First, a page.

Contents


Notes from Valhalla

Cosima Wagner’s Diaries: Volume 1, 1869-1877 edited by Martin Gregor-Dellin and Dietrich Mack, translated with an introduction by Geoffrey Skelton

Ladies in Distress

Excellent Women by Barbara Pym

Quartet in Autumn by Barbara Pym

The Bad Sister by Emma Tennant

Great Granny Webster by Caroline Blackwood

The Struggle for the Third World

The Future of the World Economy by Wassily Leontief

The Evolution of the International Economic Order by W. Arthur Lewis

Rich and Poor Nations in the World Economy by Albert Fishlow and Carlos Díaz-Alejandro and Richard R. Fagen and Rogert D. Hansen

Short Reviews

A Just Measure of Pain: The Penitentiary in the Industrial Revolution 1750-1850 by Michael Ignatieff

Elusive Victory: The Arab-Israeli Wars, 1947-1974 by Trevor N. Dupuy

Contributors

Noel Annan (1916–2000) was a British military intelligence officer and scholar of European history. His works include Leslie Stephen and Our Age, Changing Enemies: The Defeat and Regeneration of Germany, and The Curious Strength of Positivism in English Political Thought.

Geoffrey Barraclough (1908–1984) was a British historian.

Sybille Bedford (1911–2006) was born Sybille von Schoenebeck in Charlottenburg, Germany, to an aristocratic German father and a partly Jewish, British-born mother. Raised variously in Germany, Italy, France, and England, she lived with her mother and Italian stepfather after her father’s death when she was seven, and was educated privately. Encouraged by Aldous Huxley, Bedford began writing fiction at the age of sixteen and went on to publish four novels, all influenced by her itinerant childhood among the European aristocracy: A Legacy (1956), A Favourite of the Gods (1963), A Compass Error (1968), and Jigsaw (1989, short-listed for the Booker Prize). She married Walter Bedford in 1935 and lived briefly in America during World War II, before returning to England. She was a prolific travel writer, the author of a two-volume biography of her friend Aldous Huxley, and a legal journalist, covering nearly one hundred trials. In 1981 she was awarded the Order of the British Empire.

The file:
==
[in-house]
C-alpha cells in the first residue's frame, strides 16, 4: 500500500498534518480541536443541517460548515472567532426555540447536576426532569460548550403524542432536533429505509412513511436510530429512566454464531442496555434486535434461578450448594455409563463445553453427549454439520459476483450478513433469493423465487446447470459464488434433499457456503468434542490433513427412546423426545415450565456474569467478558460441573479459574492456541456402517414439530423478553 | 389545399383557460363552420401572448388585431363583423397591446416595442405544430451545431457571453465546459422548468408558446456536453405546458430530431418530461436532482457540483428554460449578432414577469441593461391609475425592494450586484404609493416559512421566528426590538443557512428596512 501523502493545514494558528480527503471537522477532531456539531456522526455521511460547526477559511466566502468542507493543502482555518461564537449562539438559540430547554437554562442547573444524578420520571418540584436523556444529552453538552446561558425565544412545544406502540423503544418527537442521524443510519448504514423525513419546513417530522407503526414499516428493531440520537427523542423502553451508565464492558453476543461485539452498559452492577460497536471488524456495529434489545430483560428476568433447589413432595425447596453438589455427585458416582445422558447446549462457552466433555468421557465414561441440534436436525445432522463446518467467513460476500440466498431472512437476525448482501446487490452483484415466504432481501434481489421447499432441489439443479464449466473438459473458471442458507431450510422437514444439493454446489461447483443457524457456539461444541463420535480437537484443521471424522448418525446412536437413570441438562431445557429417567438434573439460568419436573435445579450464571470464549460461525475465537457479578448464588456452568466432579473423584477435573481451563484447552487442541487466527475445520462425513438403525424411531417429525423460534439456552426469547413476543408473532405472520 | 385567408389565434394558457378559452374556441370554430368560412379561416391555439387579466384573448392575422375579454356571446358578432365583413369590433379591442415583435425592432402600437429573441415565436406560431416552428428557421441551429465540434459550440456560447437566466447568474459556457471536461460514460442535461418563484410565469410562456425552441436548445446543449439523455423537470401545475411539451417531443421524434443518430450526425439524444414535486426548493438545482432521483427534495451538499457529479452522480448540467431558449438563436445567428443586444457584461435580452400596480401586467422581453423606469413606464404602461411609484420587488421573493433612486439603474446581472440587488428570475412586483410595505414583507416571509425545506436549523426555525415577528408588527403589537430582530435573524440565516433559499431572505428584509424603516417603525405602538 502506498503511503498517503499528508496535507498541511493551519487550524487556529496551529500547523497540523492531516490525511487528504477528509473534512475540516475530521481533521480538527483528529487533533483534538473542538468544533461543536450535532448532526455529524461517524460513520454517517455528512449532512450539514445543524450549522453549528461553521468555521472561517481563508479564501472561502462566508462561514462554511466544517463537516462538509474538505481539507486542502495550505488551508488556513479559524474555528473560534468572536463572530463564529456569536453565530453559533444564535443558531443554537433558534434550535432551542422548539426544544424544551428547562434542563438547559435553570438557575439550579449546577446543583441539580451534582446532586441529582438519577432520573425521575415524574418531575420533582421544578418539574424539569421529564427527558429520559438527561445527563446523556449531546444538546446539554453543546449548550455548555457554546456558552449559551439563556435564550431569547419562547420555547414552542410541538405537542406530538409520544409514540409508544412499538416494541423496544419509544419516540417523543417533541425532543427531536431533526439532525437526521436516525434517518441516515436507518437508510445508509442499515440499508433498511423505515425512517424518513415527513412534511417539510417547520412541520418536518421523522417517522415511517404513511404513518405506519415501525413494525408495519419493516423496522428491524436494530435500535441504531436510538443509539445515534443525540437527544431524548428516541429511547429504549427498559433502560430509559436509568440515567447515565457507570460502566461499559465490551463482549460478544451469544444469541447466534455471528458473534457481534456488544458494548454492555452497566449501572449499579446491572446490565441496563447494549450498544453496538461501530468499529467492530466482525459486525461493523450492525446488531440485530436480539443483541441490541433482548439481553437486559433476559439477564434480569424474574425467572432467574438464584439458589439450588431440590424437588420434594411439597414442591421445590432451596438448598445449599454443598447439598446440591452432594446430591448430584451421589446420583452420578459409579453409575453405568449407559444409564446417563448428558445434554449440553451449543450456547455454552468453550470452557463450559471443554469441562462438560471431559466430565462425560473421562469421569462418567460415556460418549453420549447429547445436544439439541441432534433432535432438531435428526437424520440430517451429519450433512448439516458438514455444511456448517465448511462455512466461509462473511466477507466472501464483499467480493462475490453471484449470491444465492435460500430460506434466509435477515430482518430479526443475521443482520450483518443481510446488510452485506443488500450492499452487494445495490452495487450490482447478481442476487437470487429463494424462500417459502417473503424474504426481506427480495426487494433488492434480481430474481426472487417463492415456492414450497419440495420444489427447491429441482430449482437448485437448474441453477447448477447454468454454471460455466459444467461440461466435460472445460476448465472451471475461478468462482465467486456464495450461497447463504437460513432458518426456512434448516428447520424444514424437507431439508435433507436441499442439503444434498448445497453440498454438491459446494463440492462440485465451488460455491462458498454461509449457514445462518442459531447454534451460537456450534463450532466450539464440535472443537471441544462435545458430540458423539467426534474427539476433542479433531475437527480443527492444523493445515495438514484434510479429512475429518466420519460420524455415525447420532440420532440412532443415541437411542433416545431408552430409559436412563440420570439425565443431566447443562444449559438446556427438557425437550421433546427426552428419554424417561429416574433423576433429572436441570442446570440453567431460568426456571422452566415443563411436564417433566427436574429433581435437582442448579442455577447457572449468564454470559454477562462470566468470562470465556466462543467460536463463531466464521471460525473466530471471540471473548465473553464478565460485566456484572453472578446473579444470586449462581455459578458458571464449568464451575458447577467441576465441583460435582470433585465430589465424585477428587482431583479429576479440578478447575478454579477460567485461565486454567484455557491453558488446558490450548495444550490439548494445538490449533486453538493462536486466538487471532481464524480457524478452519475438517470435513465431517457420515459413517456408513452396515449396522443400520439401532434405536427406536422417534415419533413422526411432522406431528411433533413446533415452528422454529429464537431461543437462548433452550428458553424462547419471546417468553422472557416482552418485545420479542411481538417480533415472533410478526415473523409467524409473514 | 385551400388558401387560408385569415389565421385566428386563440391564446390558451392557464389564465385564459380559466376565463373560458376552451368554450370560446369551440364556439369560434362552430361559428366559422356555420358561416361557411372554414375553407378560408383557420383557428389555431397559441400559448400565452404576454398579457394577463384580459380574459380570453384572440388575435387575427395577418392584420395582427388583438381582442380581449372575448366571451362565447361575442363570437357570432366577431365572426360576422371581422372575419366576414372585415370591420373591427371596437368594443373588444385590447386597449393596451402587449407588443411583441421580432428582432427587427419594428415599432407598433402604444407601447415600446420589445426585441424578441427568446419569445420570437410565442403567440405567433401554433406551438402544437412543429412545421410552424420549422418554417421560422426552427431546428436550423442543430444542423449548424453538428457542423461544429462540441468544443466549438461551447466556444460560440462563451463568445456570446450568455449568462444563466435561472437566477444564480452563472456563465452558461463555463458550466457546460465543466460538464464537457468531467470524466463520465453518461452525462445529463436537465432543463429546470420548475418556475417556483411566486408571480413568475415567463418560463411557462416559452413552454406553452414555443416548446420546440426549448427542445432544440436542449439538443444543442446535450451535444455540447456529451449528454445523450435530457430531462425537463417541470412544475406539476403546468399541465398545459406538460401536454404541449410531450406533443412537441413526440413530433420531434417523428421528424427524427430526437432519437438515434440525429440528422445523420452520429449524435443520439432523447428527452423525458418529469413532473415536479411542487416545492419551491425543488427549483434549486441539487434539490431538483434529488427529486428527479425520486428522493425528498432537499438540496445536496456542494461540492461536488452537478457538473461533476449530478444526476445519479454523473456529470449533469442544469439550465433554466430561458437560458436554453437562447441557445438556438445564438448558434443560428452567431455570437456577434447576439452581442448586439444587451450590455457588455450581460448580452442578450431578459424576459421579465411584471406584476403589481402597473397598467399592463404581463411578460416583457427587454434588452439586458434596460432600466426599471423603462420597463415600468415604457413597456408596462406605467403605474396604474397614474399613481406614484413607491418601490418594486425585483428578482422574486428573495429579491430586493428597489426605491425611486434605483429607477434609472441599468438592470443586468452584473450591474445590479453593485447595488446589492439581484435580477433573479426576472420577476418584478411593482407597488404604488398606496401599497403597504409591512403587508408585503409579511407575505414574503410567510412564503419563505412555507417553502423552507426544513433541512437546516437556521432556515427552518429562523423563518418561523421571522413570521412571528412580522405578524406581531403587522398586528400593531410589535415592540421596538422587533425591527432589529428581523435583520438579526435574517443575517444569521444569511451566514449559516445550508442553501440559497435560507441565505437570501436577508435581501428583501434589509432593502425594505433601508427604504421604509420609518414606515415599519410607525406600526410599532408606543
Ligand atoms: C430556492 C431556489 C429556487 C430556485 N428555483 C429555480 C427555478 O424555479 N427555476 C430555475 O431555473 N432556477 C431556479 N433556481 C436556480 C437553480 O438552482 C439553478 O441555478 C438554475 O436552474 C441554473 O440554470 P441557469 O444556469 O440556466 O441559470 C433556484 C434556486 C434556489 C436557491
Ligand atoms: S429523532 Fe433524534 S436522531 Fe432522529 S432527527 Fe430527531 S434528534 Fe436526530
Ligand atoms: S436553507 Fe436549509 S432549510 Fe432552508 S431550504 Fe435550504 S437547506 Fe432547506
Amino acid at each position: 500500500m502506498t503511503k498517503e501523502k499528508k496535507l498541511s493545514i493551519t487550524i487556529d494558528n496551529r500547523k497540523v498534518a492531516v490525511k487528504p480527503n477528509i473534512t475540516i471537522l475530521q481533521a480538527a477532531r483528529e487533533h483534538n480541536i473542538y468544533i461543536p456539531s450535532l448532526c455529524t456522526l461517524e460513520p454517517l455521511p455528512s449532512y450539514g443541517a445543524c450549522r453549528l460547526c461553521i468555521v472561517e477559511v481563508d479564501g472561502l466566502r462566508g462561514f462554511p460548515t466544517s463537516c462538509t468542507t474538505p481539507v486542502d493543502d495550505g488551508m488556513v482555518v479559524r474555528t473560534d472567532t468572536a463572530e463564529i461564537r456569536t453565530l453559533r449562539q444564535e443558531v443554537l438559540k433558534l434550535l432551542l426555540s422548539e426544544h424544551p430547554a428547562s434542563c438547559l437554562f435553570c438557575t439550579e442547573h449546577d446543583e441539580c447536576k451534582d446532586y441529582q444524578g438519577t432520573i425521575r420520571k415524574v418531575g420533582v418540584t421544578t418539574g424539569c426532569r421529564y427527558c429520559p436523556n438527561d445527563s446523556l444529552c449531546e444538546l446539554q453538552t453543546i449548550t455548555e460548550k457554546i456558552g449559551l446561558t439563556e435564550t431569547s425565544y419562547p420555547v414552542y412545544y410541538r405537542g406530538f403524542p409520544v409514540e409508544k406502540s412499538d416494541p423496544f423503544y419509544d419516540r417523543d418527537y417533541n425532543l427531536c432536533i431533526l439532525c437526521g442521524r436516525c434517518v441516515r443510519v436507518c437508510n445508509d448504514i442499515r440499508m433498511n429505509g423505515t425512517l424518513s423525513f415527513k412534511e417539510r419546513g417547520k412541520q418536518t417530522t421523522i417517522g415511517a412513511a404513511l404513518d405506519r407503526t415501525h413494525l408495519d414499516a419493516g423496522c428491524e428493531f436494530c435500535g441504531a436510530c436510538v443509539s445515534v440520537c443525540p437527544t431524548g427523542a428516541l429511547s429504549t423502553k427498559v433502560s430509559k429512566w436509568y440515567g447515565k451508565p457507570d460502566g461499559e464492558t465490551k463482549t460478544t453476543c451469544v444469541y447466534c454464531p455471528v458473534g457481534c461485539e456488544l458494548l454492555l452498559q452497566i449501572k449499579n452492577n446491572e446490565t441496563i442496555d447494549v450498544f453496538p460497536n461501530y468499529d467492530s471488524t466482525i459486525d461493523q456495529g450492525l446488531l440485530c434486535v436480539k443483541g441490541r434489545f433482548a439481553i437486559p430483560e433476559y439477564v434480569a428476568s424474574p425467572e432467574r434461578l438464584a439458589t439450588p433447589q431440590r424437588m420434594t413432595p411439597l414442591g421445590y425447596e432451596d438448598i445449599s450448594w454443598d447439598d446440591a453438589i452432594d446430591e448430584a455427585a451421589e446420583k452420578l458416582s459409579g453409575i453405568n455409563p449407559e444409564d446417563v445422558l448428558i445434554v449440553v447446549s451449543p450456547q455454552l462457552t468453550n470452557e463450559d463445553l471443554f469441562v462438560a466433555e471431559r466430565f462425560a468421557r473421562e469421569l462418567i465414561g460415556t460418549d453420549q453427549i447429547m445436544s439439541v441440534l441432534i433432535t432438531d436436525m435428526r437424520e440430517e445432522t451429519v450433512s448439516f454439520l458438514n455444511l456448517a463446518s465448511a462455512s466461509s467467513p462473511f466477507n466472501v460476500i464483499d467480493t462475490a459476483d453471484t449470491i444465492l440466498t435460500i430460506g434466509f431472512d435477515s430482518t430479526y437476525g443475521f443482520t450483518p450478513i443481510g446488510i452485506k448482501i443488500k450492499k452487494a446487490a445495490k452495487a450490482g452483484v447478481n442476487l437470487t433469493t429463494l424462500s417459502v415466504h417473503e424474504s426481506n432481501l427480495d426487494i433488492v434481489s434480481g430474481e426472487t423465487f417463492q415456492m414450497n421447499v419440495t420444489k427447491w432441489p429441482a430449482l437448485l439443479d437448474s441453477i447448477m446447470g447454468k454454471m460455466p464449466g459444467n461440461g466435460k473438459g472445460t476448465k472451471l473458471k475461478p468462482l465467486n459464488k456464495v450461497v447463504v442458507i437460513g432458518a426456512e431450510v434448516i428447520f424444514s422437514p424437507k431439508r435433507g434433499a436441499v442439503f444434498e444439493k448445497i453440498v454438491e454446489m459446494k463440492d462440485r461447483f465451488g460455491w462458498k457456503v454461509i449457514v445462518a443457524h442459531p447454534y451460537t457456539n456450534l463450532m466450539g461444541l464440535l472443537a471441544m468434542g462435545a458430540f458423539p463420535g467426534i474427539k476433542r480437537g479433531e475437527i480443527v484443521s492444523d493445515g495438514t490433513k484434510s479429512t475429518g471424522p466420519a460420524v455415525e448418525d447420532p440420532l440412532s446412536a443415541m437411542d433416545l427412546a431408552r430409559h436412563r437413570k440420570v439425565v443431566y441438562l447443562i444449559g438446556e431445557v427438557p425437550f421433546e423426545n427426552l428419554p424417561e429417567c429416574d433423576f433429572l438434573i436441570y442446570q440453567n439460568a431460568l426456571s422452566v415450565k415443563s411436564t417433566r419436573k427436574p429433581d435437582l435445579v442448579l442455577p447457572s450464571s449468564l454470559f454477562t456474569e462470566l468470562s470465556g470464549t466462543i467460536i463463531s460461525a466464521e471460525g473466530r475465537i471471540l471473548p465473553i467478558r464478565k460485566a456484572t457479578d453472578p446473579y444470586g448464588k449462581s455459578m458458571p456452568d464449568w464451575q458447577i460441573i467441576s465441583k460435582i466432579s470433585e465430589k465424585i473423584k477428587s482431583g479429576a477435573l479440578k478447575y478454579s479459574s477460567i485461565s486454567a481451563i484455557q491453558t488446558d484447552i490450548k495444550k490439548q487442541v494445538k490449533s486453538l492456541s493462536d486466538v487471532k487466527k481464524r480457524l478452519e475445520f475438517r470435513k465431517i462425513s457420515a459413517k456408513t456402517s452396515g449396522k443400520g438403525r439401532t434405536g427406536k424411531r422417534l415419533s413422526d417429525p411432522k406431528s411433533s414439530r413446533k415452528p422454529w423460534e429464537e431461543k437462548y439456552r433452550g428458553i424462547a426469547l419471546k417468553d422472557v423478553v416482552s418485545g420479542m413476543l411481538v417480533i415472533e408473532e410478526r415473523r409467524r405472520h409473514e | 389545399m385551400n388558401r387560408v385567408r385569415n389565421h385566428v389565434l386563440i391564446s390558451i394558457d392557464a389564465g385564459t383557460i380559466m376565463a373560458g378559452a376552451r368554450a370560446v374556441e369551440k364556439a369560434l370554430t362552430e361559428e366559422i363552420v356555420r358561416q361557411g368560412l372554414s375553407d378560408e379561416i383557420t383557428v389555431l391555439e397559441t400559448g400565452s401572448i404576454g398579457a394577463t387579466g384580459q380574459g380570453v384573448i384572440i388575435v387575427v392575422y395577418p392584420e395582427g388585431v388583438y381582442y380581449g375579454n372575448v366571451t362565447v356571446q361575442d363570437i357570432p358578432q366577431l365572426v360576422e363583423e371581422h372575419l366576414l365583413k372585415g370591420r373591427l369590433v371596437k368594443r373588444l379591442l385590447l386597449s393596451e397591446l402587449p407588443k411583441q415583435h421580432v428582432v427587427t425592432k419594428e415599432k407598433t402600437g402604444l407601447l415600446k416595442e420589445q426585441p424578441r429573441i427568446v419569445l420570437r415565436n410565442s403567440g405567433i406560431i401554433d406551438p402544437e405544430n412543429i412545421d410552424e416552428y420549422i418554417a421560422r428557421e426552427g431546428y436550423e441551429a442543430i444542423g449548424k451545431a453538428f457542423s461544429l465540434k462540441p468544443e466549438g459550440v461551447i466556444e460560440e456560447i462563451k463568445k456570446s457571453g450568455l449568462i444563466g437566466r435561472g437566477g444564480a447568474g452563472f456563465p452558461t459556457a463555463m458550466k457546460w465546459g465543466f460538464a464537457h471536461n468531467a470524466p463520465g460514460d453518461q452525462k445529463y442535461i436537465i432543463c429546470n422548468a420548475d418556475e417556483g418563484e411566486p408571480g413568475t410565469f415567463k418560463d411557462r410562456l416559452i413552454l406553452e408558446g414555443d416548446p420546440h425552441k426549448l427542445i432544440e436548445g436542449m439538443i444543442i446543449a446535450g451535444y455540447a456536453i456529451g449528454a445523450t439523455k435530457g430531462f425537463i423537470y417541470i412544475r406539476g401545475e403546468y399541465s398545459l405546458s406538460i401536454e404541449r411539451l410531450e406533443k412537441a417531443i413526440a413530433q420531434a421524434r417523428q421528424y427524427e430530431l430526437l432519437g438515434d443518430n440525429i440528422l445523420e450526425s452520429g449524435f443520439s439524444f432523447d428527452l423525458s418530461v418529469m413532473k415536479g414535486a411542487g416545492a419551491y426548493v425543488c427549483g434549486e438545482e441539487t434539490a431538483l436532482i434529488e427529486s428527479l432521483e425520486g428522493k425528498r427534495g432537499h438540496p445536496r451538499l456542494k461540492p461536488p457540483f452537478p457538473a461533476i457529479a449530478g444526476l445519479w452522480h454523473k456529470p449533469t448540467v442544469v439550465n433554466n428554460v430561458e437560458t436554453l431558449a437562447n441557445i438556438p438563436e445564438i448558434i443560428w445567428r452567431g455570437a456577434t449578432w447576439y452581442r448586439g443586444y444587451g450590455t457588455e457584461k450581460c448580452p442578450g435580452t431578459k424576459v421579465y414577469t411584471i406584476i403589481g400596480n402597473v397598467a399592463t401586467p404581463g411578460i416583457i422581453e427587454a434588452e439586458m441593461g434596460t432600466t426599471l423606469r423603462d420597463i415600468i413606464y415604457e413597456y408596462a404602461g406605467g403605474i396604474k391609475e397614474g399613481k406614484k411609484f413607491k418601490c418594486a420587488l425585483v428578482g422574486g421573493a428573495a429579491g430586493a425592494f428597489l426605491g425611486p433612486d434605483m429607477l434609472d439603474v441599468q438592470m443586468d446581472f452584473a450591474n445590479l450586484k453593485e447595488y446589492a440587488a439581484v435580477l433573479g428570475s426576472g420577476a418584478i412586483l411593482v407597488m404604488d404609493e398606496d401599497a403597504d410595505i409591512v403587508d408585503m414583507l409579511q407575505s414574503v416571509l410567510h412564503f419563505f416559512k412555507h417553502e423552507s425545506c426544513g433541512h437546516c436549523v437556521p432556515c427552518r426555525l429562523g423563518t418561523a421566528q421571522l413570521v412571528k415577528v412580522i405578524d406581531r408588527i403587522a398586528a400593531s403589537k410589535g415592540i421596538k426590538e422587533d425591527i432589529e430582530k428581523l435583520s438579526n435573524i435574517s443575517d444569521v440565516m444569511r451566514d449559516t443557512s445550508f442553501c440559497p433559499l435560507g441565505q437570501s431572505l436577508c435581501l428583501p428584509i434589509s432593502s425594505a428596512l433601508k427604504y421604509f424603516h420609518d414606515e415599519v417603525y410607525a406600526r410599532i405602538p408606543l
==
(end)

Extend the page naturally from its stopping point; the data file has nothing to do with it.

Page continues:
George M. Fredrickson is Edgar E. Robinson Professor of US History Emeritus at Stanford. His recent books include Racism: A Short History and Not Just Black and White, a collection co-edited with Nancy Foner.

Stanley Hoffmann (1928-2015) was the Paul and Catherine Buttenwieser University Professor at Harvard. His most recent books are Chaos and Violence: What Globalization, Failed States, and Terrorism Mean for US Foreign Policy and Rousseau and Freedom, coedited with Christie McDonald.


Frank Kermode (1919–2010) was a British critic and literary theorist. Born on the Isle of Man, he taught at University College London, Cambridge, Columbia and Harvard. Adapted from a series of lectures given at Bryn Mawr College, Kermode’s Sense of An Ending: Studies in the Theory of Fiction remains one of the most influential works of twentieth-century literary criticism.

Karl Miller is a British editor and critic. In 1979 he founded the London Review of Books.

Robert Penn Warren (1936–2011) was an American novelist, poet and critic. From 1944 until 1945 he served as Consultant in Poetry—the position would later become Poet Laureate—to the Library of Congress.

Wilfrid Sheed (1915–2011) was a British-American novelist and critic.

Robert Towers (1923–1995) was an American critic and novelist. Born in Virginia, Towers was educated at Princeton and served for two years as Vice Counsel at the American Consulate General in Calcutta before dedicating himself to literary studies. He taught English literature and creative writing at Princeton, Queens College and Columbia.